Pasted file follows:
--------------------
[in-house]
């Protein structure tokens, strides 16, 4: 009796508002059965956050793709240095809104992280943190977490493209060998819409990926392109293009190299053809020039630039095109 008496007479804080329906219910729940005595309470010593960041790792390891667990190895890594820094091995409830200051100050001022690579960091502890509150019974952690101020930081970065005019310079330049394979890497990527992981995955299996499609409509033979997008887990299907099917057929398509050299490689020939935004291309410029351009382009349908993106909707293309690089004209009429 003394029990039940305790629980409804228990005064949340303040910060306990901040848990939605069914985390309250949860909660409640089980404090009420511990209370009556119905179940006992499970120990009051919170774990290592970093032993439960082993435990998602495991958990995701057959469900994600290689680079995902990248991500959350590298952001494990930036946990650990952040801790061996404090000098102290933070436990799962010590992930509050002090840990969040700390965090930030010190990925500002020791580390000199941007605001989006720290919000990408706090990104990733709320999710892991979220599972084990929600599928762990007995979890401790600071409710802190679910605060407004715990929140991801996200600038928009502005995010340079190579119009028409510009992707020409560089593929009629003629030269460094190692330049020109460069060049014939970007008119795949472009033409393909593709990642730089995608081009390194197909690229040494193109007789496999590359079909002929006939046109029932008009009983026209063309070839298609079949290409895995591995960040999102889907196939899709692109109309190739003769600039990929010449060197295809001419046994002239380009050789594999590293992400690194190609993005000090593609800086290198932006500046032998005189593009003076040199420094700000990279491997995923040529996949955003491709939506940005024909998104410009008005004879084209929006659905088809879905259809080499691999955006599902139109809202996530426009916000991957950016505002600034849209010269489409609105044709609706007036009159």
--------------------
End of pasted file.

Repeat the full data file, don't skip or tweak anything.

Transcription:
[in-house]
């Protein structure tokens, strides 16, 4: 009796508002059965956050793709240095809104992280943190977490493209060998819409990926392109293009190299053809020039630039095109 008496007479804080329906219910729940005595309470010593960041790792390891667990190895890594820094091995409830200051100050001022690579960091502890509150019974952690101020930081970065005019310079330049394979890497990527992981995955299996499609409509033979997008887990299907099917057929398509050299490689020939935004291309410029351009382009349908993106909707293309690089004209009429 003394029990039940305790629980409804228990005064949340303040910060306990901040848990939605069914985390309250949860909660409640089980404090009420511990209370009556119905179940006992499970120990009051919170774990290592970093032993439960082993435990998602495991958990995701057959469900994600290689680079995902990248991500959350590298952001494990930036946990650990952040801790061996404090000098102290933070436990799962010590992930509050002090840990969040700390965090930030010190990925500002020791580390000199941007605001989006720290919000990408706090990104990733709320999710892991979220599972084990929600599928762990007995979890401790600071409710802190679910605060407004715990929140991801996200600038928009502005995010340079190579119009028409510009992707020409560089593929009629003629030269460094190692330049020109460069060049014939970007008119795949472009033409393909593709990642730089995608081009390194197909690229040494193109007789496999590359079909002929006939046109029932008009009983026209063309070839298609079949290409895995591995960040999102889907196939899709692109109309190739003769600039990929010449060197295809001419046994002239380009050789594999590293992400690194190609993005000090593609800086290198932006500046032998005189593009003076040199420094700000990279491997995923040529996949955003491709939506940005024909998104410009008005004879084209929006659905088809879905259809080499691999955006599902139109809202996530426009916000991957950016505002600034849209010269489409609105044709609706007036009159």